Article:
Int’l community briefed on crisisDeputy Prime Minister and Minister for Foreign Affairs Kamal Thapa on Tuesday briefed the international community on the country’s political situation.
Deputy Prime Minister and Minister for Foreign Affairs Kamal Thapa on Tuesday briefed the international community on the country’s political situation.
In his briefing to the Kathmandu-based diplomatic community held in the ministry, DPM Thapa thanked Nepal’s development partners for their support for concluding the peace process and promulgation of the new constitution. He reminded
the world that Nepal had become the second country in South Asia to get its constitution through the Constituent Assembly.
“I am also confident of receiving your continued support which is crucial for implementing this constitution,” said Thapa. Recalling that the country’s progress was stalled due to the decade-long armed conflict and eight years of painful transitional, Minister Thapa said there was no alternative to adopting the new constitution to conclude the peace process.
He added that the constitution had realised the long-cherished dream of the Nepali people to draft their own constitution. He defended the new charter highlighting its provision of a democratic and inclusive polity.
“Commitment has been expressed in the very preamble to democratic norms
and values, civil liberties, fundamental freedoms, human rights, periodic elections, complete press freedom, independent and competent judiciary, and the rule of law,” he added.
He informed the diplomatic community that the new constitution guarantees the rights of socially backward groups and communities based on the principle of inclusion. “Separate Dalit, Indigenous, Madhesi, Tharu and Muslim Commissions have been provisioned to protect the rights of the respective communities,” he added.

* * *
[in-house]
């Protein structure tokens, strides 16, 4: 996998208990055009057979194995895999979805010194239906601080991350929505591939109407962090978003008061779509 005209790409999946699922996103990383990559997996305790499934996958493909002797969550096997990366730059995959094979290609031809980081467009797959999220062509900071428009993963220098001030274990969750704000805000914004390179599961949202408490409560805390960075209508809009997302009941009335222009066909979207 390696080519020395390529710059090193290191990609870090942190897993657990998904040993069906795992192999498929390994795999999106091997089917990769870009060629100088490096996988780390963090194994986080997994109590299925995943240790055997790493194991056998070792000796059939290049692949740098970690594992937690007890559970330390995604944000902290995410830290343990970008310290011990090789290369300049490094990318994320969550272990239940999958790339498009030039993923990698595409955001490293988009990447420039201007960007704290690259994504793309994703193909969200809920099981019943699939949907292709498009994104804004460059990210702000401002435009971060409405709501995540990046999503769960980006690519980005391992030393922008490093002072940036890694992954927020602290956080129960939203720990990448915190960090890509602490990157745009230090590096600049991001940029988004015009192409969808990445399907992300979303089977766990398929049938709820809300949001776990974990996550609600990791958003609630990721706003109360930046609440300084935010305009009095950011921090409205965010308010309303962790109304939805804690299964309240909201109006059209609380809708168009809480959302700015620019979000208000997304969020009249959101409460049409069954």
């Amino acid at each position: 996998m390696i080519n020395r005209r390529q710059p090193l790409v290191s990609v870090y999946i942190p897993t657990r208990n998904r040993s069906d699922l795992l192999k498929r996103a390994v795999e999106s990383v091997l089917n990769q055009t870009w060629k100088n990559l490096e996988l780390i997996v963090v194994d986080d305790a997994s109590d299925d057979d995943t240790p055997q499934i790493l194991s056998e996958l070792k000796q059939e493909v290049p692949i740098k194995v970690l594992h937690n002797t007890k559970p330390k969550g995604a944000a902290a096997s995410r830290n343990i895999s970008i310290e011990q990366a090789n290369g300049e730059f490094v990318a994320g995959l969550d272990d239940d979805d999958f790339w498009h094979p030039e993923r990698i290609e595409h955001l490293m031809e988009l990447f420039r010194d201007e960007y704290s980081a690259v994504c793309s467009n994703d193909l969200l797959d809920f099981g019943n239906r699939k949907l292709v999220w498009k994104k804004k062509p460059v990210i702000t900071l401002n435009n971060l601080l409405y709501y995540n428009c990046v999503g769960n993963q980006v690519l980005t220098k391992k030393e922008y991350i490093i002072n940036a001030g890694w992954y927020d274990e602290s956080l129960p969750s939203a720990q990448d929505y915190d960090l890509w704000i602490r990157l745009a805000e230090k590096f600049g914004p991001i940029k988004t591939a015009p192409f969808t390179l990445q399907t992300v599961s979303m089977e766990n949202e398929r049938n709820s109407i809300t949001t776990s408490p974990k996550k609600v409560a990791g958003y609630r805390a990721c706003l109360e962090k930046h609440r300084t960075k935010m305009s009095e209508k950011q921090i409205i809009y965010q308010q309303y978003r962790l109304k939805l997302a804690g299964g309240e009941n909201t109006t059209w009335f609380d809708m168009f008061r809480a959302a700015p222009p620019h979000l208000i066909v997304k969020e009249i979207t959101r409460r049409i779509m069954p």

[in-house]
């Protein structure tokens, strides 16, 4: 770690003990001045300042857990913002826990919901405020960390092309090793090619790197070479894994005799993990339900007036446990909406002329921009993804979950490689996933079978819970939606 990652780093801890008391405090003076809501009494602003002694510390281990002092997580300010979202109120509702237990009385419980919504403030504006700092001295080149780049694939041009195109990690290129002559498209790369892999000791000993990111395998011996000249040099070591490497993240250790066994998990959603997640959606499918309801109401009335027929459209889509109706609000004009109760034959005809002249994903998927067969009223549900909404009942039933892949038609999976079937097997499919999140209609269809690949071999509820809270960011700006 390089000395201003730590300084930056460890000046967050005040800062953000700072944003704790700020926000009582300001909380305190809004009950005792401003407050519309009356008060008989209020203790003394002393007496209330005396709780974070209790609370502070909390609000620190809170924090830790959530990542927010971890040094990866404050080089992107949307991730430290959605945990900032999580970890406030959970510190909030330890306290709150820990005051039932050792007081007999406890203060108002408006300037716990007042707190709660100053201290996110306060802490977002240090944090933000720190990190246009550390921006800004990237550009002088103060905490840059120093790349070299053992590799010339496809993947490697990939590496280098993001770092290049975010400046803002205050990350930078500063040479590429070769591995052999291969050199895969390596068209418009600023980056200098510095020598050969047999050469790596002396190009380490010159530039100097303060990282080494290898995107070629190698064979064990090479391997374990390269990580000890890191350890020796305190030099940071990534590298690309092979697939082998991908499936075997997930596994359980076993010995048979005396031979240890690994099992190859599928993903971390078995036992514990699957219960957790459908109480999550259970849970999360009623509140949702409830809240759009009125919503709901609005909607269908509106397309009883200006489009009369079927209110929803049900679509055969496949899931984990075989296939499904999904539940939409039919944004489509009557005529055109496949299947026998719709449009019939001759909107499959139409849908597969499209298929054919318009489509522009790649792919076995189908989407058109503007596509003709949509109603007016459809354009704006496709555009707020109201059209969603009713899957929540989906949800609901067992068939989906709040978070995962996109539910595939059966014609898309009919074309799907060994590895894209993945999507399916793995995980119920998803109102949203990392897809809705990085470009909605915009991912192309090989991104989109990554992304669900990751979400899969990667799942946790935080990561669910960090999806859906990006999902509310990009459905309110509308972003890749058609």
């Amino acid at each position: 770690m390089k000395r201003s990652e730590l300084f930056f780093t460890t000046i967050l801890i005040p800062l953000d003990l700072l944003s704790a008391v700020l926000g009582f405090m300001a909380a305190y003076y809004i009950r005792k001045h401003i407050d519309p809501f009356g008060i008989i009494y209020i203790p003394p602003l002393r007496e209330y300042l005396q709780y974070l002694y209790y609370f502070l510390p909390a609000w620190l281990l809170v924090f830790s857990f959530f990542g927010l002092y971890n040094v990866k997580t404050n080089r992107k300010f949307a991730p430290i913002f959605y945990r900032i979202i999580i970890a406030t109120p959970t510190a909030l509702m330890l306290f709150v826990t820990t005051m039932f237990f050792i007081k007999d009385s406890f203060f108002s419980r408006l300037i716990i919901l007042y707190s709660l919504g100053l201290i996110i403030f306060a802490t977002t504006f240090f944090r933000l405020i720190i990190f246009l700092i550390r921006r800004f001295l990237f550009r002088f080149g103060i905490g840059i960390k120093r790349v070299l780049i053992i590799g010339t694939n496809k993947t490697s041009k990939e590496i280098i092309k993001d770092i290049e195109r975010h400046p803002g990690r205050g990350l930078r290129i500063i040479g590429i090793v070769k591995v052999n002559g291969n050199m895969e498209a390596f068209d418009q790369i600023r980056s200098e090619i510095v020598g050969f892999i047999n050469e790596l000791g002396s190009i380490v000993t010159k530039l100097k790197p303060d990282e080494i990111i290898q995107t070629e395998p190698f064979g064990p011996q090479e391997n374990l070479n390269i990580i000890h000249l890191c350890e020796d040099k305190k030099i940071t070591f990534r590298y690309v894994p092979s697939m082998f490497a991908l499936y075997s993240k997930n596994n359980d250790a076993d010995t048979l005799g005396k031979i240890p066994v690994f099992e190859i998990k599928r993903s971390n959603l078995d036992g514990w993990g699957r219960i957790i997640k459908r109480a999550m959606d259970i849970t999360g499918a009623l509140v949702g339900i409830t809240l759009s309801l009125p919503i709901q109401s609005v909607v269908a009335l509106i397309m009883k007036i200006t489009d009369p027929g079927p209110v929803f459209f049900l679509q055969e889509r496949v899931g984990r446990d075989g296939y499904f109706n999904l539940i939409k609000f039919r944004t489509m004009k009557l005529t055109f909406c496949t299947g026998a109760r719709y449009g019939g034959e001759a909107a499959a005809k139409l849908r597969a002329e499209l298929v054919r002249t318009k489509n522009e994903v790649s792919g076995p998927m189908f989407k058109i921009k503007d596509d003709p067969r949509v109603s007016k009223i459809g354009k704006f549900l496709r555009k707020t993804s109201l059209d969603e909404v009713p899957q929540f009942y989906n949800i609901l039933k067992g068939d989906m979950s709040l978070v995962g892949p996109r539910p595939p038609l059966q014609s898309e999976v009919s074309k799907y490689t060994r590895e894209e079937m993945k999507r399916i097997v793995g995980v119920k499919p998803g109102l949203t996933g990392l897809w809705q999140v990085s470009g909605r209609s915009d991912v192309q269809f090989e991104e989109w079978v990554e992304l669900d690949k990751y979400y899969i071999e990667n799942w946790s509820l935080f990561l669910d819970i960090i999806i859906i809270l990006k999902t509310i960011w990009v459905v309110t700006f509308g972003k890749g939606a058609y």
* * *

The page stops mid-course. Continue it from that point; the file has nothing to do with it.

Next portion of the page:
Pointing to the agitation of the Madhes-based parties against some provisions of the new charter, Minister Thapa said the genuine concerns would be addressed through dialogue.
He informed the diplomatic corps about the constitution amendment process that has moved forward—to ensure proportional inclusive representation in state organs and electoral constituency delimitation on the basis of population while maintaining at least one seat in each geographical district—as a result of rounds of dialogue between the government and the agitating parties.
He said that a high-level mechanism including representatives of major political parties and the agitating side would be formed to settle the dispute over the demarcation of provinces.
Hailing India’s response to the amendment proposal as an encouraging and positive gesture, Thapa expressed hope that the trade and transit problem between Nepal and India would be resolved soon. He noted an improvement in the supply of commodities from the southern border where several customs points have been obstructed owing to disputes over the contents of the newly
adopted constitution. “I have been informed that all check-points, except the Raxaul-Birgunj, are now operational,” said Thapa.
He said the government had taken up the continued disruption of supplies, especially of medicines and petroleum products, from India with the Indian authorities.
“I hope the supply situation will return to normal with the resumption of all border check-points within a few days,” Thapa said.
I am confident of receiving your continued support which is crucial for implementing this constitution
KAMAL THAPA, FOREIGN MINISTER
Deputy Prime Minister and Foreign Minister Kamal Thapa in a session with the Kathmandu-based diplomatic community at the Foreign Ministry on Tuesday. Photo courtesy: MoFA